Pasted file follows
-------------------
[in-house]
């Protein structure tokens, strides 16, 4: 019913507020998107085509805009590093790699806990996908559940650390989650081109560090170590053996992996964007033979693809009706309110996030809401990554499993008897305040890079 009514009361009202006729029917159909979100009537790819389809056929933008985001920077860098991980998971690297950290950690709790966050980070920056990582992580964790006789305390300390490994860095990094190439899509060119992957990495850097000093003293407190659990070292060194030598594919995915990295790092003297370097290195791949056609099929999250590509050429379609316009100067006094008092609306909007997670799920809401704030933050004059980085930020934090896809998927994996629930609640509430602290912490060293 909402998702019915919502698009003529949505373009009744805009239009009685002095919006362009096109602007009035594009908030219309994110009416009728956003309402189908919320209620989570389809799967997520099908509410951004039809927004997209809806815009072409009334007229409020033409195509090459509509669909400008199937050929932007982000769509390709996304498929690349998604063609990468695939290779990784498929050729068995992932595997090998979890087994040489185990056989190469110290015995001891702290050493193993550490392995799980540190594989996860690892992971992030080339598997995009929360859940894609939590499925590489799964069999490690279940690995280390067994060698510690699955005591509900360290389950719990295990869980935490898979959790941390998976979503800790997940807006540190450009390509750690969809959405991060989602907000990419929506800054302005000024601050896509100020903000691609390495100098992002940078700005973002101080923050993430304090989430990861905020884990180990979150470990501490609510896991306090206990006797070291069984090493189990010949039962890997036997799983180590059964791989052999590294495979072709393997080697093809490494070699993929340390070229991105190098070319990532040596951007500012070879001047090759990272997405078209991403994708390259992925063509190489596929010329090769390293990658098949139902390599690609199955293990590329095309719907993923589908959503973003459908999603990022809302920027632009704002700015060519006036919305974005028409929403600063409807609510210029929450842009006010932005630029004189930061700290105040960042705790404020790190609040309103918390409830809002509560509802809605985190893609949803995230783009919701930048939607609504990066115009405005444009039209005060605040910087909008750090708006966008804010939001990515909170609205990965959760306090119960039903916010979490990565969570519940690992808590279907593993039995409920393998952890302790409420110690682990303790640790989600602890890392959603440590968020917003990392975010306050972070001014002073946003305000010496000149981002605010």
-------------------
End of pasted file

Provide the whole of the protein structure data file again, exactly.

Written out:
[in-house]
């Protein structure tokens, strides 16, 4: 019913507020998107085509805009590093790699806990996908559940650390989650081109560090170590053996992996964007033979693809009706309110996030809401990554499993008897305040890079 009514009361009202006729029917159909979100009537790819389809056929933008985001920077860098991980998971690297950290950690709790966050980070920056990582992580964790006789305390300390490994860095990094190439899509060119992957990495850097000093003293407190659990070292060194030598594919995915990295790092003297370097290195791949056609099929999250590509050429379609316009100067006094008092609306909007997670799920809401704030933050004059980085930020934090896809998927994996629930609640509430602290912490060293 909402998702019915919502698009003529949505373009009744805009239009009685002095919006362009096109602007009035594009908030219309994110009416009728956003309402189908919320209620989570389809799967997520099908509410951004039809927004997209809806815009072409009334007229409020033409195509090459509509669909400008199937050929932007982000769509390709996304498929690349998604063609990468695939290779990784498929050729068995992932595997090998979890087994040489185990056989190469110290015995001891702290050493193993550490392995799980540190594989996860690892992971992030080339598997995009929360859940894609939590499925590489799964069999490690279940690995280390067994060698510690699955005591509900360290389950719990295990869980935490898979959790941390998976979503800790997940807006540190450009390509750690969809959405991060989602907000990419929506800054302005000024601050896509100020903000691609390495100098992002940078700005973002101080923050993430304090989430990861905020884990180990979150470990501490609510896991306090206990006797070291069984090493189990010949039962890997036997799983180590059964791989052999590294495979072709393997080697093809490494070699993929340390070229991105190098070319990532040596951007500012070879001047090759990272997405078209991403994708390259992925063509190489596929010329090769390293990658098949139902390599690609199955293990590329095309719907993923589908959503973003459908999603990022809302920027632009704002700015060519006036919305974005028409929403600063409807609510210029929450842009006010932005630029004189930061700290105040960042705790404020790190609040309103918390409830809002509560509802809605985190893609949803995230783009919701930048939607609504990066115009405005444009039209005060605040910087909008750090708006966008804010939001990515909170609205990965959760306090119960039903916010979490990565969570519940690992808590279907593993039995409920393998952890302790409420110690682990303790640790989600602890890392959603440590968020917003990392975010306050972070001014002073946003305000010496000149981002605010």